To support a finding based on confidential information, we have held that an informant's testimony will suffice at least where there has been some examination of indicia relevant to an informant's credibility. See Giakoumelos, 88 F.3d at 61. Requiring an independent credibility assessment ensures not only a fair hearing and discipline based on reliable evidence, but also places a minimal burden on prison officials conducting such hearings, with the assurance that judicial review is available.
In the case at hand, no such assessment is included in the determination form regarding the reliability of the confidential informants upon whose statements Lt. Soto based Taylor's placement into close custody. Nor does the form indicate that she reviewed the confidential informants' statements. While Capt. Shipman's affidavit on defendants' summary judgment motion states he did determine reliability, the determination form lists as witnesses neither Shipman nor any prison official who had contact with the confidential informants. Shipman's affidavit submitted to the district court two years after Taylor's hearing does not serve as a suitable basis for making a credibility determination.
Moreover, even though Lt. Soto also relied upon the details of an incident involving plaintiff at Hartford Correctional Center, the statement to which she refers was not submitted to the district court or to us. Without such documentation, combined with the absence of any contemporaneous findings as to the reliability of the confidential informants, we are left to speculate how the decision to place Taylor in close custody was supported by “some evidence” as required by federal law and state regulations. Thus, the district court's grant of summary judgment to defendants was improper for this reason as well.
B. Atypicality of Confinement
Despite our conclusion that Taylor did not receive the process that was due, he cannot succeed on his claims if he fails to establish a protected liberty interest. See Arce v. Walker, 139 F.3d 329, 333 (2d Cir.1998). In recognizing that states may create liberty interests, the Supreme Court has, in the context of prisoner rights, limited those interests to freedom from restraint that “imposes atypical and significant hardship ․ in relation to the ordinary incidents of prison life.” Sandin, 515 U.S. at 483-84, 115 S.Ct. 2293. Sandin applies to incidents of both administrative and disciplinary segregation. See Arce, 139 F.3d at 334-35.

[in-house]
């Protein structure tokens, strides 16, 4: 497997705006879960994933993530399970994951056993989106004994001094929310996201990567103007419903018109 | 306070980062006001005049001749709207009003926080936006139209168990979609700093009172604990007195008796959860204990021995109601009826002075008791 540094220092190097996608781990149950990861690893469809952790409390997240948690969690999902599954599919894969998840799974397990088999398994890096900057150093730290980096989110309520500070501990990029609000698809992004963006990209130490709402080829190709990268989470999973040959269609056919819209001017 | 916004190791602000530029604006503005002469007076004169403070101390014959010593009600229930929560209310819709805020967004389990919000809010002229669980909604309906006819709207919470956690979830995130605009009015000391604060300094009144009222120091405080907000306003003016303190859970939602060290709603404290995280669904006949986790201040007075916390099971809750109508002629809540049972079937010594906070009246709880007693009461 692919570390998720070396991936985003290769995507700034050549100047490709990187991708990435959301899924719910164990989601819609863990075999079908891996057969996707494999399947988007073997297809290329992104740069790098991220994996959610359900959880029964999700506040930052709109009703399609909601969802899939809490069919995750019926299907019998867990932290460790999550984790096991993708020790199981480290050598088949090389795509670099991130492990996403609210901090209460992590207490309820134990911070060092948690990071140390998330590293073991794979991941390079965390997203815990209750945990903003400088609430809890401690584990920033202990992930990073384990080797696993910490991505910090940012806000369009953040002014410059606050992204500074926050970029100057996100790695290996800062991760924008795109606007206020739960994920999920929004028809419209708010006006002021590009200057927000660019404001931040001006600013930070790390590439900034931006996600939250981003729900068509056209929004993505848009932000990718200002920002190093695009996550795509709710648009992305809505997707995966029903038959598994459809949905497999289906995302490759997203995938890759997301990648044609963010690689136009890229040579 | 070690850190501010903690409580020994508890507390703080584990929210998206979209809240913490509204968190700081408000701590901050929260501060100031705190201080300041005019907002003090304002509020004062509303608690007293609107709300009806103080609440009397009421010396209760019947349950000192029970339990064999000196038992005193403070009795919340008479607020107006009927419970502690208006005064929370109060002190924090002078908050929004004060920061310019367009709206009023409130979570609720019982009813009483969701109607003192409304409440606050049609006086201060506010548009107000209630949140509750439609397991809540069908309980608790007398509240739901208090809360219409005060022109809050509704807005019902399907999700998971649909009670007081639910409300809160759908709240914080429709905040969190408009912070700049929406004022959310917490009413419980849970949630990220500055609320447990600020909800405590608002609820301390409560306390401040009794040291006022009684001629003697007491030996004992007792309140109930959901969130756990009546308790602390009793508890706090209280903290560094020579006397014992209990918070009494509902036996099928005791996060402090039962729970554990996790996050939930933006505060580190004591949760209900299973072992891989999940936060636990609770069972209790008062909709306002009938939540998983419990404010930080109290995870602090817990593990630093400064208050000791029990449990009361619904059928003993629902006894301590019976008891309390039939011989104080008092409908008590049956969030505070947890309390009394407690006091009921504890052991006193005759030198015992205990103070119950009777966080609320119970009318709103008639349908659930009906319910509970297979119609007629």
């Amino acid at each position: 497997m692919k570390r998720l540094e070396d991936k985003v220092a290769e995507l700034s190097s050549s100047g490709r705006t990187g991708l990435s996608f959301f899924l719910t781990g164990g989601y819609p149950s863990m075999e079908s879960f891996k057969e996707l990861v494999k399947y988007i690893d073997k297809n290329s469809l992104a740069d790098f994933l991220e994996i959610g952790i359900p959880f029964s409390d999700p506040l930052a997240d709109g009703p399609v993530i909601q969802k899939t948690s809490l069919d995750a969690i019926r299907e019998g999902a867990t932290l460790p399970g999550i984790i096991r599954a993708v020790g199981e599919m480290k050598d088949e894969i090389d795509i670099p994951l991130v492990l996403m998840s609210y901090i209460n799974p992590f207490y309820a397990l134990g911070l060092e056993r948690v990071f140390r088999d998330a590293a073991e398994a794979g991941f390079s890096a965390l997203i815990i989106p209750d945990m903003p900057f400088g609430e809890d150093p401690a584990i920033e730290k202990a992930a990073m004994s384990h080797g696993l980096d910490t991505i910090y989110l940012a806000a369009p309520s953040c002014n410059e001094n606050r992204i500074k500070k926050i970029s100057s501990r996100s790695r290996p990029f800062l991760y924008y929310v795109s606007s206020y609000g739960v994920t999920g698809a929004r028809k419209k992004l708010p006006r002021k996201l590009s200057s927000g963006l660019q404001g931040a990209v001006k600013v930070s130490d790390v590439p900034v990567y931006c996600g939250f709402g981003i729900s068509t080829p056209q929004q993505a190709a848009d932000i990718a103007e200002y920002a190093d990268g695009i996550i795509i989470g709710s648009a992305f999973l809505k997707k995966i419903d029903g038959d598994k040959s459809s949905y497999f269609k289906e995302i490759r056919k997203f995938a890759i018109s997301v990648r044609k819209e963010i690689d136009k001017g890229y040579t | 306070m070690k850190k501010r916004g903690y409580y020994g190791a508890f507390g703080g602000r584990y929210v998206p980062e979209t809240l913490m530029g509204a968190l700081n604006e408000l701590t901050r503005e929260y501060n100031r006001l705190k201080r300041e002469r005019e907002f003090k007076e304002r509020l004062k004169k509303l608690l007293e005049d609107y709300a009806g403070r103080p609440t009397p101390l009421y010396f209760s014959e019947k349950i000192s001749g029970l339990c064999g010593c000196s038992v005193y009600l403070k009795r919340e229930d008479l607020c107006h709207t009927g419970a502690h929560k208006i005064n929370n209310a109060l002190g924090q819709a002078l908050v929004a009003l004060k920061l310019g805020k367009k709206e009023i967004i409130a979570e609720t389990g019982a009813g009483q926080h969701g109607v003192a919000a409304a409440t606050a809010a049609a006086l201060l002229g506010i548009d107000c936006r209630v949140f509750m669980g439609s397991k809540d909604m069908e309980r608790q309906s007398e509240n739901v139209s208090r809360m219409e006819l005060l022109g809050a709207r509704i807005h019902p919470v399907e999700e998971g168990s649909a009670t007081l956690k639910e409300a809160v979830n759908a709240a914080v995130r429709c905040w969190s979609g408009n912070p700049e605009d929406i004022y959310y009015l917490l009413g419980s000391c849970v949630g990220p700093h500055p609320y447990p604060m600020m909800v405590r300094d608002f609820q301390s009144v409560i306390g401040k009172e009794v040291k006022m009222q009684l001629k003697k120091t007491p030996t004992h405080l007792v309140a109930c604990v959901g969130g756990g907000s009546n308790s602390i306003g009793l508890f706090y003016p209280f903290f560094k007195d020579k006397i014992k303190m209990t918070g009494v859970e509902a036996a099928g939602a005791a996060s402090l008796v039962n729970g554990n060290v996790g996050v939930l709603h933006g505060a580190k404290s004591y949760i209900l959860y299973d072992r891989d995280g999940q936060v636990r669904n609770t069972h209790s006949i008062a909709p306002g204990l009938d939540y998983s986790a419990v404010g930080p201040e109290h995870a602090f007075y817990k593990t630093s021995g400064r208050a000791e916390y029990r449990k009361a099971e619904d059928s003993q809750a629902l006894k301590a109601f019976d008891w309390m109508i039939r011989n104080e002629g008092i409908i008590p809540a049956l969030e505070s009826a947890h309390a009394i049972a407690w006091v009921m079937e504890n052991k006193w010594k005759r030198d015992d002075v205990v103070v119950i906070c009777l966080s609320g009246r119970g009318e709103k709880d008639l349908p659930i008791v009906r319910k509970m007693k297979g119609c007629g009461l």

The inquiry into the severity of confinement assesses whether differences in conditions between a restrictive housing status and the general population or other restrictive statuses constitute a significant hardship. See Welch, 196 F.3d at 393; Arce, 139 F.3d at 336; Wright, 132 F.3d at 136; Brooks v. DiFasi, 112 F.3d 46, 48-49 (2d Cir.1997). The trial court in the instant case determined that Taylor submitted insufficient evidence to establish an atypical and significant hardship. The evidence offered included the following.
First, plaintiff provided a copy of the Garner Correctional Institution Close Custody Status Handbook. Within this handbook is information detailing differences in conditions between Phase I close custody and Phases II and III. Second, plaintiff submitted a sworn declaration in support of his motion for a temporary restraining order that lists various “hardships” he experienced in close custody relative to inmates in the general population. While this document is not technically a part of Taylor's summary judgment papers, the district court nonetheless considered it, and faulted Taylor for failing to provide supporting documentary evidence or affidavits. Taylor's declaration however, can form a proper basis to support his summary judgment motion. See Sealey v. Giltner, 197 F.3d 578, 586 (2d Cir.1999) (holding that an inmate's testimony alone, if found credible and persuasive by trier of fact, may establish atypical confinement).
Equally important, we have emphasized since the time of the district court's decision that the duration of the claimed deprivation is to be taken into account in deciding whether the prisoner's confinement constitutes an atypical and significant hardship. See id. (“Both the conditions [of confinement] and their duration must be considered․”); Welch, 196 F.3d at 393 (“[T]he duration and the frequency of such deprivations are highly relevant to whether the conditions of a plaintiff's confinement should be considered atypical.”). We recently found that 305 days confinement under normal segregated housing unit conditions met the Sandin standard for atypicality. See Colon v. Howard, 215 F.3d 227, 231-32 (2d Cir.2000). While in Sealey we held that a 101-day confinement in highly-restrictive segregated housing in New York was not an atypical confinement, see 197 F.3d at 589-90, in Colon we recognized that a confinement of less than 101 days could meet the Sandin standard on a more fully developed record, see 215 F.3d at 232 n. 5.